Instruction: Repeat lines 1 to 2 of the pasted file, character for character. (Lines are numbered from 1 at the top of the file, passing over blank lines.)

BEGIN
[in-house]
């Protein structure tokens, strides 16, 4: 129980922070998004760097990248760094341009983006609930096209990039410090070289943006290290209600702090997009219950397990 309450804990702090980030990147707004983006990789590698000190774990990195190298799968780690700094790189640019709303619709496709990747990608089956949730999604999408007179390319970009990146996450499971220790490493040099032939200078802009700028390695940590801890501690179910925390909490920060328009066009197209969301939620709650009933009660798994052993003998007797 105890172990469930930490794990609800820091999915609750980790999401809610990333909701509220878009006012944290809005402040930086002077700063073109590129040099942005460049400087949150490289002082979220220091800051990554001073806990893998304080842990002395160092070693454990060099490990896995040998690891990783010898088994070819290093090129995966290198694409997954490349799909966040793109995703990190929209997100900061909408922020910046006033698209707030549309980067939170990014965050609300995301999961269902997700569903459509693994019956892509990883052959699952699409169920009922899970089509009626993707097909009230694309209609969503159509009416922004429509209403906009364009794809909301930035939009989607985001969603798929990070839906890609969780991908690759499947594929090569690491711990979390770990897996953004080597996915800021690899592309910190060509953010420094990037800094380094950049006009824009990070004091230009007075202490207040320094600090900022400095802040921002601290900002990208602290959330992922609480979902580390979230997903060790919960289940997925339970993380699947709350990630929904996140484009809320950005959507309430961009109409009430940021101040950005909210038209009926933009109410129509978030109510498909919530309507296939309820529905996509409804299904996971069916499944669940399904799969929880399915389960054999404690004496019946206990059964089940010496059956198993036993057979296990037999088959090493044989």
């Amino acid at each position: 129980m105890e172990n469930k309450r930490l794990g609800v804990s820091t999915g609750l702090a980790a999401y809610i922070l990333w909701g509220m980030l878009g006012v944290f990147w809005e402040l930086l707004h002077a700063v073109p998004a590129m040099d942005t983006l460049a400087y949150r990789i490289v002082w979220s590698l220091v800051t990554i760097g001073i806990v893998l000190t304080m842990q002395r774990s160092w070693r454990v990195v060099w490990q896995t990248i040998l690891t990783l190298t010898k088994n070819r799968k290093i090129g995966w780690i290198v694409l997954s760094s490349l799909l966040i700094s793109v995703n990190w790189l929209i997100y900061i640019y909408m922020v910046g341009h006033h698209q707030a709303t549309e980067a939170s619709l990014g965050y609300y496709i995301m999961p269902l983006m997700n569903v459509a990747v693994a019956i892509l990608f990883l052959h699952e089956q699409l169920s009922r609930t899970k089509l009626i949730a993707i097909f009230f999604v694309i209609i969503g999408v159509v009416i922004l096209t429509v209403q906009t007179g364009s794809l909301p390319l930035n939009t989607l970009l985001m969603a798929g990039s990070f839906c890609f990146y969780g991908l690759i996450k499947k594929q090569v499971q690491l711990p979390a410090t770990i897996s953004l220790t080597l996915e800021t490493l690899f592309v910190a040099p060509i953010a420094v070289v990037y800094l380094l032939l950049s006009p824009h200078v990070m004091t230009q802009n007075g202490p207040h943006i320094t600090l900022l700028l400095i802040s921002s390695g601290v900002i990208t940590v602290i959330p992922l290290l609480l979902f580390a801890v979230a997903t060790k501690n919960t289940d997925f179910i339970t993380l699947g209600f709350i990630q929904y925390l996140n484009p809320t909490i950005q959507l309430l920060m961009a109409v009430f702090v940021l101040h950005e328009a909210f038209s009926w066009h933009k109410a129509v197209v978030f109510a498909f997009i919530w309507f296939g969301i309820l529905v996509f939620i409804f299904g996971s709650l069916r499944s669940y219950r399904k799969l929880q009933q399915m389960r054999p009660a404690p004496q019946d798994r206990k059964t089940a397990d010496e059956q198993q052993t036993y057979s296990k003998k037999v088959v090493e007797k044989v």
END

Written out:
[in-house]
């Protein structure tokens, strides 16, 4: 129980922070998004760097990248760094341009983006609930096209990039410090070289943006290290209600702090997009219950397990 309450804990702090980030990147707004983006990789590698000190774990990195190298799968780690700094790189640019709303619709496709990747990608089956949730999604999408007179390319970009990146996450499971220790490493040099032939200078802009700028390695940590801890501690179910925390909490920060328009066009197209969301939620709650009933009660798994052993003998007797 105890172990469930930490794990609800820091999915609750980790999401809610990333909701509220878009006012944290809005402040930086002077700063073109590129040099942005460049400087949150490289002082979220220091800051990554001073806990893998304080842990002395160092070693454990060099490990896995040998690891990783010898088994070819290093090129995966290198694409997954490349799909966040793109995703990190929209997100900061909408922020910046006033698209707030549309980067939170990014965050609300995301999961269902997700569903459509693994019956892509990883052959699952699409169920009922899970089509009626993707097909009230694309209609969503159509009416922004429509209403906009364009794809909301930035939009989607985001969603798929990070839906890609969780991908690759499947594929090569690491711990979390770990897996953004080597996915800021690899592309910190060509953010420094990037800094380094950049006009824009990070004091230009007075202490207040320094600090900022400095802040921002601290900002990208602290959330992922609480979902580390979230997903060790919960289940997925339970993380699947709350990630929904996140484009809320950005959507309430961009109409009430940021101040950005909210038209009926933009109410129509978030109510498909919530309507296939309820529905996509409804299904996971069916499944669940399904799969929880399915389960054999404690004496019946206990059964089940010496059956198993036993057979296990037999088959090493044989």